I have a worn index card in the front of my Bible with the words “wait on the Lord” on the front, followed by a list of verses. At some point a few years ago I decided, in the midst of the slow discovery of reading, to start writing down every time I came across these words or concept in Scripture. I don’t know now why I needed the reminder in that season, and I stopped capturing them long before completion, but not before preserving this small remembrance that Scripture calls us, repeatedly, to wait.
In the church year we usually focus on Advent as the waiting season, and of course it is: a waiting for the promise, the birth, the arrival. But this year I have been struck by the remembrance that Lent, also, is about waiting. Advent, and then Christmas as its culmination, is a joyful and expectant waiting, in a sense waiting for the “already.” Then we journey through the few glorious months of Epiphany, reminding each other again and again of how God is present with us, and then we come again to Lent. Lent, slipping in to remind us of the other reality in which we dwell, this waiting of the “not yet,” the waiting of the brokenness for which Christ went to the cross, a brokenness and need that still defines our world and our lives, and all too painfully so.
Waiting, however, is not sedentary. And it always keeps in sight the object. I think this is why I have come to love using the word longing to capture this reality of our existence. It is the longing that the psalmist cries out with in Psalm 130:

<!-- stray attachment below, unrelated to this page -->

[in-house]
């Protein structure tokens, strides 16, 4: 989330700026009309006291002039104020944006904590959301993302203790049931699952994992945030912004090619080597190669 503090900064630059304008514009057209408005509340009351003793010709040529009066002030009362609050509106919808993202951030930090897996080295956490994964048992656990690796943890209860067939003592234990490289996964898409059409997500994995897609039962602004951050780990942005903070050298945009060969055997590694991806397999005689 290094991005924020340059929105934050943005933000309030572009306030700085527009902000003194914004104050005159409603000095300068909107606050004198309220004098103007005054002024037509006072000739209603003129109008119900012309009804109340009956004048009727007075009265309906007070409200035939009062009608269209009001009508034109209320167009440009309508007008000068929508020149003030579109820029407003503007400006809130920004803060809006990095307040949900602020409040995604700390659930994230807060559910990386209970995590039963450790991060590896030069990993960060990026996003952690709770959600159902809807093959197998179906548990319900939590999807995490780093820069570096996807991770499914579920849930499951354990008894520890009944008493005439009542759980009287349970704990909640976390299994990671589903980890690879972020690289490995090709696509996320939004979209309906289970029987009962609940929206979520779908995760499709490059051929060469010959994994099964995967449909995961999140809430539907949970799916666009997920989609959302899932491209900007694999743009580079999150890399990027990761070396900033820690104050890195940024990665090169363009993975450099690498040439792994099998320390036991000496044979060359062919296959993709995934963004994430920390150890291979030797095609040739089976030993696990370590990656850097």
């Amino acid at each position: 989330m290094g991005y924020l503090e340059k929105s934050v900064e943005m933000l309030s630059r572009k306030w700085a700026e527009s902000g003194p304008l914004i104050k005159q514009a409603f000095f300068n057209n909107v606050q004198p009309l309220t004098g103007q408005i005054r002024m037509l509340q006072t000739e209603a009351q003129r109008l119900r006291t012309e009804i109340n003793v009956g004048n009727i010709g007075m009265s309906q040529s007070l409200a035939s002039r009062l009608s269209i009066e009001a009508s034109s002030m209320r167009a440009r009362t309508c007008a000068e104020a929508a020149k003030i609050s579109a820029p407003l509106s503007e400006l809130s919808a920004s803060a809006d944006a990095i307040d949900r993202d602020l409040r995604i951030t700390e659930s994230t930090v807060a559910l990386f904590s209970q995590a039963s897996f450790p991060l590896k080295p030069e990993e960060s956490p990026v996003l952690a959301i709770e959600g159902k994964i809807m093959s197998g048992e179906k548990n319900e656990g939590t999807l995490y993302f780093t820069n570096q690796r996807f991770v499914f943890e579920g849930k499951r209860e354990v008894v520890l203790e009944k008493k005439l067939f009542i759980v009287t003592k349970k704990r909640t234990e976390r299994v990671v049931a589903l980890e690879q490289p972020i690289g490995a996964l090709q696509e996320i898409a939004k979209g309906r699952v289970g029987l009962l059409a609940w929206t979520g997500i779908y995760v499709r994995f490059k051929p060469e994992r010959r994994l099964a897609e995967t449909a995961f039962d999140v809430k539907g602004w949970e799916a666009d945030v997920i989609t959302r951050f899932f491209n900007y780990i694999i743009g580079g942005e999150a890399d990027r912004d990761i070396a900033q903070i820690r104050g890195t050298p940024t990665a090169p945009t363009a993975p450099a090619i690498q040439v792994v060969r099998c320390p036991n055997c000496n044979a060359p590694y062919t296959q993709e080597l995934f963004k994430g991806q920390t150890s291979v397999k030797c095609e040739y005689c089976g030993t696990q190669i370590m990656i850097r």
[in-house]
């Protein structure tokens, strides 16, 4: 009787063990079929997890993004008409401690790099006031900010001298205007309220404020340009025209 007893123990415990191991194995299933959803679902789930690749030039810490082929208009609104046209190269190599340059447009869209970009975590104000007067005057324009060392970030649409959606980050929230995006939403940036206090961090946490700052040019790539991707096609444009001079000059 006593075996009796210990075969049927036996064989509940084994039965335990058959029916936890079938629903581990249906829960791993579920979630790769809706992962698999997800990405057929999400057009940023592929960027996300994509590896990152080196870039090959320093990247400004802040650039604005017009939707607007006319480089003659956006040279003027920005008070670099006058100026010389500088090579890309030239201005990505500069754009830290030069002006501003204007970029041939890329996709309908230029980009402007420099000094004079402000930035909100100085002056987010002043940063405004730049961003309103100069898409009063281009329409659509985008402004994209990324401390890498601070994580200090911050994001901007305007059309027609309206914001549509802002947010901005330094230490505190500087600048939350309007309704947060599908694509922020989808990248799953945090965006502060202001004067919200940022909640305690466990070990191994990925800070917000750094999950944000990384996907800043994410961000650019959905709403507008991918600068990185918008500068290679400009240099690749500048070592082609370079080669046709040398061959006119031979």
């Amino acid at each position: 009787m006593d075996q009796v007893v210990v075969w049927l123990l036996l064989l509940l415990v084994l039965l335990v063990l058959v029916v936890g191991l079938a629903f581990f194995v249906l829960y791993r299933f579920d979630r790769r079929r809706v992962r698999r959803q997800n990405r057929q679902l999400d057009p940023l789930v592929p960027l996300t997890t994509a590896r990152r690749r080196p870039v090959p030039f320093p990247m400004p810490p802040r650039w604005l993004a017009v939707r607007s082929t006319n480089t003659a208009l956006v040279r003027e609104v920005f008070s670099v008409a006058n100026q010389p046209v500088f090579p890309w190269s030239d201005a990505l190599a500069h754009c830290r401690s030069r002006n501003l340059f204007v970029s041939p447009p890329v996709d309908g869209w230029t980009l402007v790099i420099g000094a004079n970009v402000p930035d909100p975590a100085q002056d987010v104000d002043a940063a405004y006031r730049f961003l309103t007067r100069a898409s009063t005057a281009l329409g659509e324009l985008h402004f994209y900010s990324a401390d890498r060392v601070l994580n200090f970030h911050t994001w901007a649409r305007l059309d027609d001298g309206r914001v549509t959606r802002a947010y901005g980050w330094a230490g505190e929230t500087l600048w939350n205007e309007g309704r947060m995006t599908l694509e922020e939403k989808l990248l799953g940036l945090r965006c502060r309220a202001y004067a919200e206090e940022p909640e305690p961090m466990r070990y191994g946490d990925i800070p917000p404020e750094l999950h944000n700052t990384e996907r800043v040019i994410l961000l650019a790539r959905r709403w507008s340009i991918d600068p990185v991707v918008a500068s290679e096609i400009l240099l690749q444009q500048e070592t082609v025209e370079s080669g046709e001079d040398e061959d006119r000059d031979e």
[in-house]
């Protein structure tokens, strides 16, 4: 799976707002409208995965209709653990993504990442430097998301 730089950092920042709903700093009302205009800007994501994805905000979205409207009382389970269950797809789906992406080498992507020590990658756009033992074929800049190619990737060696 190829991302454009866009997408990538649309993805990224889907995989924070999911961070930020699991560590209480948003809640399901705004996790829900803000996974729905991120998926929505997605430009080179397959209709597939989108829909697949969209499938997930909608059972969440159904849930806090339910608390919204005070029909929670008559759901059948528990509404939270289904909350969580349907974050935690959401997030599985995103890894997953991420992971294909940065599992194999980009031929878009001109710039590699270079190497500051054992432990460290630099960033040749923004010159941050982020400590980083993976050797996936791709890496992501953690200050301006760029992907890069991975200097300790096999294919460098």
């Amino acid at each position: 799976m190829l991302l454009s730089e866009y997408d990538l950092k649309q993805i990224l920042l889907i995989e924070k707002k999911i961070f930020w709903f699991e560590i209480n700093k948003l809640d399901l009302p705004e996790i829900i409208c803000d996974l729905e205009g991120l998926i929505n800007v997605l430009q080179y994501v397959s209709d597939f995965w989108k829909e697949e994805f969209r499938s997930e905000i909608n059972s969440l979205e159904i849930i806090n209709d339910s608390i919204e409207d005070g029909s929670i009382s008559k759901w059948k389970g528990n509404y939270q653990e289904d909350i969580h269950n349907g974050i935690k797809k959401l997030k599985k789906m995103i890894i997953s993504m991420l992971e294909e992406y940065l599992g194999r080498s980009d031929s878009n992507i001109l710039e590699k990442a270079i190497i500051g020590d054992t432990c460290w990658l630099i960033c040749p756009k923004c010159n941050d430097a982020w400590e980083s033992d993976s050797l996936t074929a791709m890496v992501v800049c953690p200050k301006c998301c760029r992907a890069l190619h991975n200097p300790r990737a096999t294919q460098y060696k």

my soul waits for the Lord
more than those who watch for the morning –
yes, more than those who watch for the morning.
In the insulation of our present age the full understanding of these words can be lost. I have never been a watchman, striving to remain alert for the safety of the city. But in a different way I have glimpsed what it is like to wait for the morning. It is sitting in the utter darkness of the wilderness, completely dependent on a series of events I have no control over for the bringing of light, warmth, and the freedom to move forward into the day. It is feeling that I can hardly focus, glancing up every five seconds to scan the horizon with desperation for the slightest first signs of pink. It is feeling, in the depth of the morning cold, that even though reason tells me the sun has risen every day of my life, for a split second I am afraid it never will and if so, I will not make it. So I watch for the morning; long for it with the knowledge that in some very real way, my life depends on it. So the writer of Psalm 130 weaves these words together, this watching and waiting and hoping and redemption, because they can only exist together. Because waiting is about the action of hope looking to the promise of redemption.